Ford recently unveiled its new version of the Fusion self-driving car to receptive audiences at the Consumer Electronics Show in Las Vegas, Nevada, and the North American International Auto Show in Detroit, Michigan, this past January. The new updated Fusion hybrid sedan moves Ford closer to its stated goal of providing self-driving vehicles to the autonomous mobility services market by the year 2021. Here is a brief update on what Ford is doing to make sure the self-driving Fusion is ready for public roads in a few years from now.

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Placement of LIDAR Sensors

LIDAR sensors, also called Light Detection and Ranging sensors, is a major component of the technology used to develop self-driving cars. The LIDAR sensors use pulsating lasers to determine how close or far objects are from the vehicle in much the same way a submarine or ship will use sound waves in a sonar system to determine where objects are in the water. Ford originally placed four large sensors on the roof to detect what is on the road.

In the new self-driving Fusions, Ford has removed the four large sensors and replaced them with two smaller sensors on the pillars between the windshield and the driver’s side and passenger side windows. The new placement ensures the sensors work better while improving the overall appearance of the vehicle.

New Cameras

Ford has also put a small camera on the roof and just below the windshield. The cameras are used to “see” what is around the car. The information is sent back to a computer that creates algorithms that tell the vehicle where to go and when to stop.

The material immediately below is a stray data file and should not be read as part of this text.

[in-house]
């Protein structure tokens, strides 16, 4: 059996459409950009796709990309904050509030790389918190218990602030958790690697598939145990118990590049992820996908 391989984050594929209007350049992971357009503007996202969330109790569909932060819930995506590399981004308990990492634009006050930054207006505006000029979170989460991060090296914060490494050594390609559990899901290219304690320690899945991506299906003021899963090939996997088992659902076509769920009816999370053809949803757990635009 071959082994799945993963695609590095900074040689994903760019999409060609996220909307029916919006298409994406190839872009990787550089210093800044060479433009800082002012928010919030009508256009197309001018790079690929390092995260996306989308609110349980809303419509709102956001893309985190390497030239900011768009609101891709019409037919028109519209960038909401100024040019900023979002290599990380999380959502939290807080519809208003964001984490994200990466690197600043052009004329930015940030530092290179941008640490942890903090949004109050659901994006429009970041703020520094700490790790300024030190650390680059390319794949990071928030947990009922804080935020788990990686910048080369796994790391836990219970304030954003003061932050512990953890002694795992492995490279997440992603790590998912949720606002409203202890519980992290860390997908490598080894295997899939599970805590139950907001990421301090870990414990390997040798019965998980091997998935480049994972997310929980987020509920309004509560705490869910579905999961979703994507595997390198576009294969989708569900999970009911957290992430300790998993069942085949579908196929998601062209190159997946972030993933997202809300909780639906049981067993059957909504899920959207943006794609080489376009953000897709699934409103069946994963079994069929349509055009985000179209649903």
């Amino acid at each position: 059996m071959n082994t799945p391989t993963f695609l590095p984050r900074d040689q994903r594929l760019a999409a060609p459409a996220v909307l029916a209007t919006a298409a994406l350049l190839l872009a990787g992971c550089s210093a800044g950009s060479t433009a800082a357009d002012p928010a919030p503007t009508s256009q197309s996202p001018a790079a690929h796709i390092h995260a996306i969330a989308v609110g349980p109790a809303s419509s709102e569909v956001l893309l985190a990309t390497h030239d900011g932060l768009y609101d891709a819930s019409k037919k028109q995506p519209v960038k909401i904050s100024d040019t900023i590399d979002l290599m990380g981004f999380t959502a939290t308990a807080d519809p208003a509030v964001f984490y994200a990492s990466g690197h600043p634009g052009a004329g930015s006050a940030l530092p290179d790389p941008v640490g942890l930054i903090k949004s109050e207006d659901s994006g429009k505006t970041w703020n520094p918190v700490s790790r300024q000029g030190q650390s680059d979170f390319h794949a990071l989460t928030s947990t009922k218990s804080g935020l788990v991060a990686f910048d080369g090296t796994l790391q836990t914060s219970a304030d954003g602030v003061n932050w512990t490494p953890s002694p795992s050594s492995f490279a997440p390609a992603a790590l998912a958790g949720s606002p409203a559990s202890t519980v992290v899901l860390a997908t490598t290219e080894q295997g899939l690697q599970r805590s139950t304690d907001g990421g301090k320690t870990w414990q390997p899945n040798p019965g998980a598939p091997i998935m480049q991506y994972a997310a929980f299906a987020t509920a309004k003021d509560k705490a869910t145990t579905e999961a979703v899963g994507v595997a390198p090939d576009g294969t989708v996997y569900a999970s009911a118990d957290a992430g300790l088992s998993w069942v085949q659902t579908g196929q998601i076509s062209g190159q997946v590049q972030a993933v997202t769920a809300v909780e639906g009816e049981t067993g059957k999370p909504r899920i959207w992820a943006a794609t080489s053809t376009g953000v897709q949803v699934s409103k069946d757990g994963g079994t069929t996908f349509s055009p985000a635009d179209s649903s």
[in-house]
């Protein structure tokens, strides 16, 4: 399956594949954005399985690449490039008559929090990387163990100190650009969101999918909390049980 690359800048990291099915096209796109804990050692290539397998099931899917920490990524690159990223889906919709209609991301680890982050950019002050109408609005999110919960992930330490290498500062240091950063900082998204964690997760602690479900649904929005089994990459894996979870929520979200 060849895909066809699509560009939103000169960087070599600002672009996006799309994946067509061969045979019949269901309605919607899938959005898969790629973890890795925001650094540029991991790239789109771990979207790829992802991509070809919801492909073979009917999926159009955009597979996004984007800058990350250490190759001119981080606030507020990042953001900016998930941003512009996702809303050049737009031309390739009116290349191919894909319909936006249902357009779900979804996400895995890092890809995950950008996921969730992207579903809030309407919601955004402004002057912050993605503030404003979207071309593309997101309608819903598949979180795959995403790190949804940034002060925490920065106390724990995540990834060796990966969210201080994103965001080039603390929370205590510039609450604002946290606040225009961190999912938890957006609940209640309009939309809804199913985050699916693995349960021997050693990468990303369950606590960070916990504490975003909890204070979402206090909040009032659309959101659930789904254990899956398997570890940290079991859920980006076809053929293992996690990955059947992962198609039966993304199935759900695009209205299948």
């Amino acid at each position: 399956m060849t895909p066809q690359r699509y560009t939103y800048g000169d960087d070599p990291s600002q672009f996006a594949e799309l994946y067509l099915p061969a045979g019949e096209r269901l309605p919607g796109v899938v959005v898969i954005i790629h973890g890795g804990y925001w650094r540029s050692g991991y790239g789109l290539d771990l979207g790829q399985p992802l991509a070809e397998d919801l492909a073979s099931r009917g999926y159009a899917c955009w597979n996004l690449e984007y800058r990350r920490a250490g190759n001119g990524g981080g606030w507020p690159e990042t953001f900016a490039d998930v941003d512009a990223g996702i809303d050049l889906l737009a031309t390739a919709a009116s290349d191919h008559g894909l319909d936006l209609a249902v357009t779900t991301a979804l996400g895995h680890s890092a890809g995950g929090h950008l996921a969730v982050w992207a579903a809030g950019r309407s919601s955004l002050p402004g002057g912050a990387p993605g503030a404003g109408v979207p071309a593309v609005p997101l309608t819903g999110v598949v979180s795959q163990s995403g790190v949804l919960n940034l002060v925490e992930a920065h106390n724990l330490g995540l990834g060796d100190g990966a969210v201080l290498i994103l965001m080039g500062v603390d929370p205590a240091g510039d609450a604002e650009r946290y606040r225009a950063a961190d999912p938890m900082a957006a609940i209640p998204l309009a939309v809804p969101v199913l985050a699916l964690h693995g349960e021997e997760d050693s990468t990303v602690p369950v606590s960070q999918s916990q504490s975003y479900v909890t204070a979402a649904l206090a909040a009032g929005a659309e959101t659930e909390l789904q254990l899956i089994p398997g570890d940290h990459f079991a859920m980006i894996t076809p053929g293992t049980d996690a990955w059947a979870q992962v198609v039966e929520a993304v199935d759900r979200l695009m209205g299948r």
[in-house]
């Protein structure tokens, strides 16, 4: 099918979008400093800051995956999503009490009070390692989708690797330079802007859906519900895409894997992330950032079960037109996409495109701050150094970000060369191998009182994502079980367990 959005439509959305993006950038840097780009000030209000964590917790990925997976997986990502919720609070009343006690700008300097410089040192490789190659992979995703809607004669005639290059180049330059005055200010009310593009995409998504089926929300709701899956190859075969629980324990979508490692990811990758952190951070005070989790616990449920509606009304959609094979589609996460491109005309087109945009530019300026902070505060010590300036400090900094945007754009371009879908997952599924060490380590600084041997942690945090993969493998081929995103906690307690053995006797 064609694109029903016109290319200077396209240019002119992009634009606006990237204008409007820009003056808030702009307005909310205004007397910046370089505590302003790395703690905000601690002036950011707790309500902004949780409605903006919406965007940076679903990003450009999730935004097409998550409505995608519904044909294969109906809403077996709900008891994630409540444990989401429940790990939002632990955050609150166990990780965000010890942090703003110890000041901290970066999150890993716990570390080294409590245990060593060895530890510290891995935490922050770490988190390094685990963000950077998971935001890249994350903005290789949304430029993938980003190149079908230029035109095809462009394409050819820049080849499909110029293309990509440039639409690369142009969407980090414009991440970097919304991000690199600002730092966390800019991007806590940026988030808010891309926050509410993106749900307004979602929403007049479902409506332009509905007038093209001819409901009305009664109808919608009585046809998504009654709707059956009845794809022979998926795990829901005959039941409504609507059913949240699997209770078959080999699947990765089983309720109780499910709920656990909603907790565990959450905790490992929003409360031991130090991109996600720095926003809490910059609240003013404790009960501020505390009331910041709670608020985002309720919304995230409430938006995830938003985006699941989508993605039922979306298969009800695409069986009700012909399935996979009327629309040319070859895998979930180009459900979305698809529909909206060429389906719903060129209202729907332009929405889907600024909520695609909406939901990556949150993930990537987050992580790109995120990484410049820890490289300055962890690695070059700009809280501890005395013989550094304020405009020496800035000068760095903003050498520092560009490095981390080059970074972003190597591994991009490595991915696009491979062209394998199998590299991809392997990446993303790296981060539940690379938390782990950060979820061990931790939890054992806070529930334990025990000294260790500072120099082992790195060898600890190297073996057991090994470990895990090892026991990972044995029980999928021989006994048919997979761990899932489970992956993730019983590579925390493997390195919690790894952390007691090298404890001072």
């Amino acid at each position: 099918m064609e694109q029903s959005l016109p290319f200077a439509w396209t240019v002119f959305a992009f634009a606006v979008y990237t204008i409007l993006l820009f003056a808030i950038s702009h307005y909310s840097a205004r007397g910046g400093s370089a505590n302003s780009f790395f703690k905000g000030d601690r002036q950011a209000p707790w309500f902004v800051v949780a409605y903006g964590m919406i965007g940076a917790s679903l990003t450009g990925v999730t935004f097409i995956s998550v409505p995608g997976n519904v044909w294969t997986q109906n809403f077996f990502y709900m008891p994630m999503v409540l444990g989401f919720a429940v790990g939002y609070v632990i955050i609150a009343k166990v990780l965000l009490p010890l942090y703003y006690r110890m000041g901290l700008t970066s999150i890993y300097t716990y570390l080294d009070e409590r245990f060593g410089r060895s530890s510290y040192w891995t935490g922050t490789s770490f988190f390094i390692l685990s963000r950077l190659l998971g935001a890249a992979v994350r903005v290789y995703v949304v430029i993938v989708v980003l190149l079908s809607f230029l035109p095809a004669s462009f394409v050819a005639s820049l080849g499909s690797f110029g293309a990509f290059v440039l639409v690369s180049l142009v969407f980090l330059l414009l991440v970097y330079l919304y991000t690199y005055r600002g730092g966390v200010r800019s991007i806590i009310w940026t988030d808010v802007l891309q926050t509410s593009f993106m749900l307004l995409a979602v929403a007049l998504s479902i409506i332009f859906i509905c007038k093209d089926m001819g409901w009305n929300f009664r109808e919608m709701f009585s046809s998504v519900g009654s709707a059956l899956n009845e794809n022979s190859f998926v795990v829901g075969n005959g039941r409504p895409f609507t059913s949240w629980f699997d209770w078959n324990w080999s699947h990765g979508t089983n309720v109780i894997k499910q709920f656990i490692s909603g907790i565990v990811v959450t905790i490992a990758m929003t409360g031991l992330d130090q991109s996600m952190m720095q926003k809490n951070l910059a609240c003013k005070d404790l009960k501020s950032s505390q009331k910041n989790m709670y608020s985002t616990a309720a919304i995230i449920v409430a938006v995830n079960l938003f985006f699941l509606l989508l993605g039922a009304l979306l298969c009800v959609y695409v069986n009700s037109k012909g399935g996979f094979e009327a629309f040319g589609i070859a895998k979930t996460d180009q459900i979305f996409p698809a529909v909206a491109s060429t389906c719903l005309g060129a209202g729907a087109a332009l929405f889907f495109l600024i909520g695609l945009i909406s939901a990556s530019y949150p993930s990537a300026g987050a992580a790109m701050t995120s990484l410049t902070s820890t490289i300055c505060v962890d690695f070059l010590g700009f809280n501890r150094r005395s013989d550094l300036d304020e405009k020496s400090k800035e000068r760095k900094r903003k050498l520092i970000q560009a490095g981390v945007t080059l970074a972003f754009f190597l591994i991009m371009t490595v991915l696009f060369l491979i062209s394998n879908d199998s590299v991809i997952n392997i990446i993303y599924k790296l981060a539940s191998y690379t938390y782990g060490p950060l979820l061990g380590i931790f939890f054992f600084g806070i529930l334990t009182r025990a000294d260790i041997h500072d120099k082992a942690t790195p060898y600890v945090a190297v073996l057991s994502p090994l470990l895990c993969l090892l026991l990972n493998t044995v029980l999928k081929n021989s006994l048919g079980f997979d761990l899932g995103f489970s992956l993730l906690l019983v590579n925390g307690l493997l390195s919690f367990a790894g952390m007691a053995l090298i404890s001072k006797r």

New Computerized Brain

The cars that are being developed for the autonomous mobility services market will come without a steering wheel or brake and accelerator pedals. Instead, all the commands for the vehicle will come from a computer that will be located in the trunk of the car. The new computer is stronger than the ones used in previously models of self-driving Fusions and it will be able to take the data coming from the sensors and the cameras to make smart decisions on how to drive the car.

Increasing Test Fleet

Ford also expects to triple its fleet of Ford Fusion test cars during 2017. The test cars are needed to test the technology to make sure it works well and will be ready for 2021. Currently, Ford runs a fleet of 30 cars on test roads in California, Arizona, and Michigan. By the end of 2017, Ford expects the fleet to grow to 90 vehicles.

Mooresville Ford is excited about the future of self-driving cars and is looking forward to the day when you can come by and purchase one for yourself. That day is still a few years away, but get ready because it’ll be here sooner than you think.